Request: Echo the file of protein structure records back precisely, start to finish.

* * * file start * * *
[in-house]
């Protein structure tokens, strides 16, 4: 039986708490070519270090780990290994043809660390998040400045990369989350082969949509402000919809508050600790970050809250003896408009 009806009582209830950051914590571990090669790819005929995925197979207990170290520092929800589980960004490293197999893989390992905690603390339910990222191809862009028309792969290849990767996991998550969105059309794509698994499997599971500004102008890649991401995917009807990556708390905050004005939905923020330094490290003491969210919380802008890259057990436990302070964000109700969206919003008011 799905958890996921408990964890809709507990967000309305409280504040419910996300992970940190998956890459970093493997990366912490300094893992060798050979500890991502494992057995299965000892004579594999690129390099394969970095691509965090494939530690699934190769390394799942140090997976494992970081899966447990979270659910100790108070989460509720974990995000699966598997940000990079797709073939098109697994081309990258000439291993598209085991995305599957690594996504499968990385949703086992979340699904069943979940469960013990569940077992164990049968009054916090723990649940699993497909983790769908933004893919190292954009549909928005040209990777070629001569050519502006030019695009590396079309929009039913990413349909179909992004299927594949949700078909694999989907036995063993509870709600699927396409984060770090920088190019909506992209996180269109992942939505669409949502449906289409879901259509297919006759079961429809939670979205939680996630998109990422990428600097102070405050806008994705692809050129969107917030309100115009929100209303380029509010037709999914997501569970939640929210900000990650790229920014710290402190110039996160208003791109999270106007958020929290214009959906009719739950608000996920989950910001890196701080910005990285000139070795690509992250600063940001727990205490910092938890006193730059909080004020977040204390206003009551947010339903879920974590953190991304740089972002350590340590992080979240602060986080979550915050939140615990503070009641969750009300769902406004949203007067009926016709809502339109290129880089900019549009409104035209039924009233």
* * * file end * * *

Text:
[in-house]
């Protein structure tokens, strides 16, 4: 039986708490070519270090780990290994043809660390998040400045990369989350082969949509402000919809508050600790970050809250003896408009 009806009582209830950051914590571990090669790819005929995925197979207990170290520092929800589980960004490293197999893989390992905690603390339910990222191809862009028309792969290849990767996991998550969105059309794509698994499997599971500004102008890649991401995917009807990556708390905050004005939905923020330094490290003491969210919380802008890259057990436990302070964000109700969206919003008011 799905958890996921408990964890809709507990967000309305409280504040419910996300992970940190998956890459970093493997990366912490300094893992060798050979500890991502494992057995299965000892004579594999690129390099394969970095691509965090494939530690699934190769390394799942140090997976494992970081899966447990979270659910100790108070989460509720974990995000699966598997940000990079797709073939098109697994081309990258000439291993598209085991995305599957690594996504499968990385949703086992979340699904069943979940469960013990569940077992164990049968009054916090723990649940699993497909983790769908933004893919190292954009549909928005040209990777070629001569050519502006030019695009590396079309929009039913990413349909179909992004299927594949949700078909694999989907036995063993509870709600699927396409984060770090920088190019909506992209996180269109992942939505669409949502449906289409879901259509297919006759079961429809939670979205939680996630998109990422990428600097102070405050806008994705692809050129969107917030309100115009929100209303380029509010037709999914997501569970939640929210900000990650790229920014710290402190110039996160208003791109999270106007958020929290214009959906009719739950608000996920989950910001890196701080910005990285000139070795690509992250600063940001727990205490910092938890006193730059909080004020977040204390206003009551947010339903879920974590953190991304740089972002350590340590992080979240602060986080979550915050939140615990503070009641969750009300769902406004949203007067009926016709809502339109290129880089900019549009409104035209039924009233």